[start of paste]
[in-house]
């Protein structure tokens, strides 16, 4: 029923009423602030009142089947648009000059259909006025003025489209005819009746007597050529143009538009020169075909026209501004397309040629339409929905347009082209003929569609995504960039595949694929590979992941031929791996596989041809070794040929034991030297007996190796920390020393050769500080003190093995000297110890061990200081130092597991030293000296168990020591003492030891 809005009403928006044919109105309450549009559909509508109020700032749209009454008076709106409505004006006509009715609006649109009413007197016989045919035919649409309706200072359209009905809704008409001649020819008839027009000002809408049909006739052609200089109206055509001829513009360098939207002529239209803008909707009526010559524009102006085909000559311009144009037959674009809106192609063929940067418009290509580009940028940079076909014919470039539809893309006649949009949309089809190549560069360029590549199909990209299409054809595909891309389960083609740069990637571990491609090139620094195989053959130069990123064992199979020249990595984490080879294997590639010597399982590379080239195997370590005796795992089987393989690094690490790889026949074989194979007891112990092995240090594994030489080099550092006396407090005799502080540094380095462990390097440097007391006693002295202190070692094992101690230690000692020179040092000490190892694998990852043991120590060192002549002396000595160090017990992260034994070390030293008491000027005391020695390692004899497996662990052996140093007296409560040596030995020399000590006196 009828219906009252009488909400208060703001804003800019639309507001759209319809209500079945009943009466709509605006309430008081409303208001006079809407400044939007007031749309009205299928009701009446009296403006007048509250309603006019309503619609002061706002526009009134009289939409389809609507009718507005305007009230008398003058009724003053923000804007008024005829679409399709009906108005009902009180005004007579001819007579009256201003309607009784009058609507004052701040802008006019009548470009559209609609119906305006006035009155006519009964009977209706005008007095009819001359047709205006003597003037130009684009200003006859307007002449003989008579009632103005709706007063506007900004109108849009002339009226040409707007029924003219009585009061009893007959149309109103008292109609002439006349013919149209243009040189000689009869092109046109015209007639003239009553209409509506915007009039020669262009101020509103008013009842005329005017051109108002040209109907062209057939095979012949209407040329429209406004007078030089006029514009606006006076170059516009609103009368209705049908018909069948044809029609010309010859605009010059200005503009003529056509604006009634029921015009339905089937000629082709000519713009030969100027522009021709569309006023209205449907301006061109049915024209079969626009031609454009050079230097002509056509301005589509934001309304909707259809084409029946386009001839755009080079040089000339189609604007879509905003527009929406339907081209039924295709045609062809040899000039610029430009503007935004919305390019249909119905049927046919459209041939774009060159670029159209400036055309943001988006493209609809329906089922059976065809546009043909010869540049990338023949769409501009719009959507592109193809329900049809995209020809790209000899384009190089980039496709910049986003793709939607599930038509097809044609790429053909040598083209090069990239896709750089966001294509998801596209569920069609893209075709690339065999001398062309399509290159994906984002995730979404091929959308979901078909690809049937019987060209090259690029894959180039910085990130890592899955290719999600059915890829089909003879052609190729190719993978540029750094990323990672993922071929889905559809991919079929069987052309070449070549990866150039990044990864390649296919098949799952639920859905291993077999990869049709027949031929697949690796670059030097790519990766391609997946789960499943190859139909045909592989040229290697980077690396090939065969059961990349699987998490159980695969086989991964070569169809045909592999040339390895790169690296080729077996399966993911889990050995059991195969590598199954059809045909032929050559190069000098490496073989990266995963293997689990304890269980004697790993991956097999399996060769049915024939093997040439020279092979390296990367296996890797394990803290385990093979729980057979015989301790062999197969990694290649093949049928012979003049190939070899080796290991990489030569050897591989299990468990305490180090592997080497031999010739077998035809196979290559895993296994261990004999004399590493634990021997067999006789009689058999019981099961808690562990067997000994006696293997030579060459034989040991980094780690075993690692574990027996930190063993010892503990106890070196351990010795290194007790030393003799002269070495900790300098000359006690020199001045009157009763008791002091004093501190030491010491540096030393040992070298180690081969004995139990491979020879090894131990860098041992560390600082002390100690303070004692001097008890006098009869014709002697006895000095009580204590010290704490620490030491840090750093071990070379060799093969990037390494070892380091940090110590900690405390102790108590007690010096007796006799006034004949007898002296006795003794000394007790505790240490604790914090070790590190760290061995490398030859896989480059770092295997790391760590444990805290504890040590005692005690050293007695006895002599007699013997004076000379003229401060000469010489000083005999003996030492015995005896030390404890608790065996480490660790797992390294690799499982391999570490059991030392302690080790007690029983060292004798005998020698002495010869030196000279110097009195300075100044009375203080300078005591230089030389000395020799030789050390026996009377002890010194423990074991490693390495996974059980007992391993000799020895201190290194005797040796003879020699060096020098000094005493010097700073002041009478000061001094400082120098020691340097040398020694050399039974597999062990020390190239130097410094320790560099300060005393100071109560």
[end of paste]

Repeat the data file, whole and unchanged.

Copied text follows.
[in-house]
């Protein structure tokens, strides 16, 4: 029923009423602030009142089947648009000059259909006025003025489209005819009746007597050529143009538009020169075909026209501004397309040629339409929905347009082209003929569609995504960039595949694929590979992941031929791996596989041809070794040929034991030297007996190796920390020393050769500080003190093995000297110890061990200081130092597991030293000296168990020591003492030891 809005009403928006044919109105309450549009559909509508109020700032749209009454008076709106409505004006006509009715609006649109009413007197016989045919035919649409309706200072359209009905809704008409001649020819008839027009000002809408049909006739052609200089109206055509001829513009360098939207002529239209803008909707009526010559524009102006085909000559311009144009037959674009809106192609063929940067418009290509580009940028940079076909014919470039539809893309006649949009949309089809190549560069360029590549199909990209299409054809595909891309389960083609740069990637571990491609090139620094195989053959130069990123064992199979020249990595984490080879294997590639010597399982590379080239195997370590005796795992089987393989690094690490790889026949074989194979007891112990092995240090594994030489080099550092006396407090005799502080540094380095462990390097440097007391006693002295202190070692094992101690230690000692020179040092000490190892694998990852043991120590060192002549002396000595160090017990992260034994070390030293008491000027005391020695390692004899497996662990052996140093007296409560040596030995020399000590006196 009828219906009252009488909400208060703001804003800019639309507001759209319809209500079945009943009466709509605006309430008081409303208001006079809407400044939007007031749309009205299928009701009446009296403006007048509250309603006019309503619609002061706002526009009134009289939409389809609507009718507005305007009230008398003058009724003053923000804007008024005829679409399709009906108005009902009180005004007579001819007579009256201003309607009784009058609507004052701040802008006019009548470009559209609609119906305006006035009155006519009964009977209706005008007095009819001359047709205006003597003037130009684009200003006859307007002449003989008579009632103005709706007063506007900004109108849009002339009226040409707007029924003219009585009061009893007959149309109103008292109609002439006349013919149209243009040189000689009869092109046109015209007639003239009553209409509506915007009039020669262009101020509103008013009842005329005017051109108002040209109907062209057939095979012949209407040329429209406004007078030089006029514009606006006076170059516009609103009368209705049908018909069948044809029609010309010859605009010059200005503009003529056509604006009634029921015009339905089937000629082709000519713009030969100027522009021709569309006023209205449907301006061109049915024209079969626009031609454009050079230097002509056509301005589509934001309304909707259809084409029946386009001839755009080079040089000339189609604007879509905003527009929406339907081209039924295709045609062809040899000039610029430009503007935004919305390019249909119905049927046919459209041939774009060159670029159209400036055309943001988006493209609809329906089922059976065809546009043909010869540049990338023949769409501009719009959507592109193809329900049809995209020809790209000899384009190089980039496709910049986003793709939607599930038509097809044609790429053909040598083209090069990239896709750089966001294509998801596209569920069609893209075709690339065999001398062309399509290159994906984002995730979404091929959308979901078909690809049937019987060209090259690029894959180039910085990130890592899955290719999600059915890829089909003879052609190729190719993978540029750094990323990672993922071929889905559809991919079929069987052309070449070549990866150039990044990864390649296919098949799952639920859905291993077999990869049709027949031929697949690796670059030097790519990766391609997946789960499943190859139909045909592989040229290697980077690396090939065969059961990349699987998490159980695969086989991964070569169809045909592999040339390895790169690296080729077996399966993911889990050995059991195969590598199954059809045909032929050559190069000098490496073989990266995963293997689990304890269980004697790993991956097999399996060769049915024939093997040439020279092979390296990367296996890797394990803290385990093979729980057979015989301790062999197969990694290649093949049928012979003049190939070899080796290991990489030569050897591989299990468990305490180090592997080497031999010739077998035809196979290559895993296994261990004999004399590493634990021997067999006789009689058999019981099961808690562990067997000994006696293997030579060459034989040991980094780690075993690692574990027996930190063993010892503990106890070196351990010795290194007790030393003799002269070495900790300098000359006690020199001045009157009763008791002091004093501190030491010491540096030393040992070298180690081969004995139990491979020879090894131990860098041992560390600082002390100690303070004692001097008890006098009869014709002697006895000095009580204590010290704490620490030491840090750093071990070379060799093969990037390494070892380091940090110590900690405390102790108590007690010096007796006799006034004949007898002296006795003794000394007790505790240490604790914090070790590190760290061995490398030859896989480059770092295997790391760590444990805290504890040590005692005690050293007695006895002599007699013997004076000379003229401060000469010489000083005999003996030492015995005896030390404890608790065996480490660790797992390294690799499982391999570490059991030392302690080790007690029983060292004798005998020698002495010869030196000279110097009195300075100044009375203080300078005591230089030389000395020799030789050390026996009377002890010194423990074991490693390495996974059980007992391993000799020895201190290194005797040796003879020699060096020098000094005493010097700073002041009478000061001094400082120098020691340097040398020694050399039974597999062990020390190239130097410094320790560099300060005393100071109560």